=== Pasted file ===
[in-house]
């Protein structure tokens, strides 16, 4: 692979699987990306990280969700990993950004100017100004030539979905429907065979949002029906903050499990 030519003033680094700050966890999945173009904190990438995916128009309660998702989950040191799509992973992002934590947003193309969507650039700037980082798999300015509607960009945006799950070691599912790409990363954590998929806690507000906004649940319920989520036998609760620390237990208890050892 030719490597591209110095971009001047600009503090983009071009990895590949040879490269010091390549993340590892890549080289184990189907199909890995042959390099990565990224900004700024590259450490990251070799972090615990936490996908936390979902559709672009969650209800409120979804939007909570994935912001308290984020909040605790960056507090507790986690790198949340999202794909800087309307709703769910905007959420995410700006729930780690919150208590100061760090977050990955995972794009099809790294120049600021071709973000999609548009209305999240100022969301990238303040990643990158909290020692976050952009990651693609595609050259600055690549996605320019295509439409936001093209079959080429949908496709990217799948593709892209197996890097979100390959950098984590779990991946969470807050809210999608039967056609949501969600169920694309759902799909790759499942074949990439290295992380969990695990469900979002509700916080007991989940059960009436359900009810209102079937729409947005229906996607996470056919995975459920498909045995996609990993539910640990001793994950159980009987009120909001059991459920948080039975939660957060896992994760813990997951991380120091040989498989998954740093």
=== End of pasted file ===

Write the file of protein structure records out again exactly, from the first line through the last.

[in-house]
């Protein structure tokens, strides 16, 4: 692979699987990306990280969700990993950004100017100004030539979905429907065979949002029906903050499990 030519003033680094700050966890999945173009904190990438995916128009309660998702989950040191799509992973992002934590947003193309969507650039700037980082798999300015509607960009945006799950070691599912790409990363954590998929806690507000906004649940319920989520036998609760620390237990208890050892 030719490597591209110095971009001047600009503090983009071009990895590949040879490269010091390549993340590892890549080289184990189907199909890995042959390099990565990224900004700024590259450490990251070799972090615990936490996908936390979902559709672009969650209800409120979804939007909570994935912001308290984020909040605790960056507090507790986690790198949340999202794909800087309307709703769910905007959420995410700006729930780690919150208590100061760090977050990955995972794009099809790294120049600021071709973000999609548009209305999240100022969301990238303040990643990158909290020692976050952009990651693609595609050259600055690549996605320019295509439409936001093209079959080429949908496709990217799948593709892209197996890097979100390959950098984590779990991946969470807050809210999608039967056609949501969600169920694309759902799909790759499942074949990439290295992380969990695990469900979002509700916080007991989940059960009436359900009810209102079937729409947005229906996607996470056919995975459920498909045995996609990993539910640990001793994950159980009987009120909001059991459920948080039975939660957060896992994760813990997951991380120091040989498989998954740093």